More particularly, the main pad is sheet-like in form and composed of flexible material. Further, the main pad has a plurality of fastening straps for attaching the pad to the support structure. Also, the restraining section is sheet-like in form and composed of a flexible material. The restraining section is detachably attached in an overlying relation to the main pad by releasable fastening means, such as one or more zippers. Alternatively, the restraining section can be permanently attached to the main pad, such as by stitching. Additionally, releasable fastening straps and segments are provided on the restraining section for securement of its opposite ends to apply the restraining section completely about the person's torso.
Further, the restraining means of the blanket is in the form of releasable restraint straps provided on the main pad and on the restraining section for securement about the arms of the person to restrain the person's arms in any of several desired positions on the main pad or on the restraining section. The restraint straps on the restraining section are used to position and restrain the person's arms along one or both sides of the person's torso and of the restraining section encompassing the torso. The restraint straps on the main pad are oriented preferably at about forty-five degrees to the person's torso to restrain the person's arms in a more comfortable angular position than when the arms are restrained generally parallel against the sides of the person's torso.
The free ends of the restraint straps preferably contain patches of complementary fastening material, such as pile and hook material usually referred to as "velcro" material, for attaching the strap ends together. Likewise, the restraining section straps on one end thereof and segments on the other end thereof can contain such patches of fastening material.
In summary then the important benefits derived from the present invention, particularly for a child, are:
(1) the restraint is comfortable and medical procedures can be accomplished faster and more easily;
(2) the child is not overly restrained, which allows for more normal activities and is particularly important when a child must have IV therapy, burn care (such as skin graphs) or traction for an extended length of time;
(3) the child experiences less trauma, with fewer repeated procedures such as:
(a) surgical intervention to improve alignment of fractures or rebreaking of a fracture which is not healing in proper alignment;
(b) surgical procedures to reapply skin graphs;
(c) repositioning of traction;
(d) restarting IV's and other painful procedures; and
(4) the restraint provides a feeling of security for the child as the security blanket surrounds the child causing the child to become more relaxed, calm, and generally less needful of medication for pain and muscle spasms.
These and other advantages and attainments of the present invention will become apparent to those skilled in the art upon a reading of the following detailed description when taken in conjunction with the drawings wherein there is shown and described an illustrative embodiment of the invention.
In the course of the following detailed description, reference will be made to the attached drawings in which:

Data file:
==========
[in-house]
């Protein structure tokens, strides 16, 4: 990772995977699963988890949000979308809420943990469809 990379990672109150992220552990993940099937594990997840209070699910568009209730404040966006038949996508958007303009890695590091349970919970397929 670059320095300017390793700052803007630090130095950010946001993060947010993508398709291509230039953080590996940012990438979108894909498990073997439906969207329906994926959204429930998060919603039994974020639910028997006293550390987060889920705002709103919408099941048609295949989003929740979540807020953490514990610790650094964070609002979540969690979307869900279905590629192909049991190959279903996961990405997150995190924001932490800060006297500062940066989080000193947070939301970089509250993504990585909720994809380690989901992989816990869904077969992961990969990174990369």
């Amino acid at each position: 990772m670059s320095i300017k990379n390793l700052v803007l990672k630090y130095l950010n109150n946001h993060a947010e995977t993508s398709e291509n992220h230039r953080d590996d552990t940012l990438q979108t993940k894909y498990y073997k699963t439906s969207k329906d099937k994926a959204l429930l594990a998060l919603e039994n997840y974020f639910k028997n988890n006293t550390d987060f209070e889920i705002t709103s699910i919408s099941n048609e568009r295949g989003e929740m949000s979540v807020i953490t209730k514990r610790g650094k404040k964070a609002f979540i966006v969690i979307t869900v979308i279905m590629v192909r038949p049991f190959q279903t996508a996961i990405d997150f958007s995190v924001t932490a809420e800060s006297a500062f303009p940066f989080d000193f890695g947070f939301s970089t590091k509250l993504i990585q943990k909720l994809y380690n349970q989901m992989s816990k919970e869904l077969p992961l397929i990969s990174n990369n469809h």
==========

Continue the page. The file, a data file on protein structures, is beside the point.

FIG. 1 is a perspective view, with some parts in exploded form, of a security restraining blanket constructed in accordance with the present invention.
FIG. 2 is a top plan view of the restraining blanket of FIG. 1, illustrating the restraining section of the blanket applied in a fastened condition about the torso of a child being shown in phantom line form and illustrating respective arm restraint straps on the main pad and on the restraining section of the blanket being fastening about the arms of the child.
FIG. 3 is a sectional view taken along line 3--3 of FIG. 2. FIG. 4 is an enlarged perspective view of one of the arm restraint straps of the blanket and the loop connecting the strap to the main pad of the blanket.
FIG. 5 is a top plan view of the restraining blanket similar to that of FIG. 2, but with the restraining section of the blanket being in an unfastened open condition and stitched permanently to the main pad.
Referring now to the drawings, and particularly to FIGS. 1, 2 and 5, there is shown a security restraining blanket, generally designated by the numeral 10, providing the preferred embodiment of the present invention. The restraining blanket 10 basically includes a main flat pad 12 and a vest-like restraining section 14. The main pad 12 is adapted to be applied to a support structure 16, such as a bed mattress, cart or table, so as to extend across a surface 18 of the structure 16. The restraining section 14 is adapted to be applied in a tubular configuration (see FIG. 4) about the torso of a person, as seen in FIG. 2, and attached to the main pad 12 for restraining the person's torso in a desired position on the main pad 12.
More particularly, the main pad 12 is sheet-like in form and composed of flexible material. Further, the main pad 12 has a plurality of elongated fastening straps 20 for attaching the pad 12 to the support structure 16 in any suitable manner. For example, the straps 20 are placed around the lower side of the support structure 16, or mattress as seen in FIG. 1, and then pulled taut and secured together by a snap clip (not shown).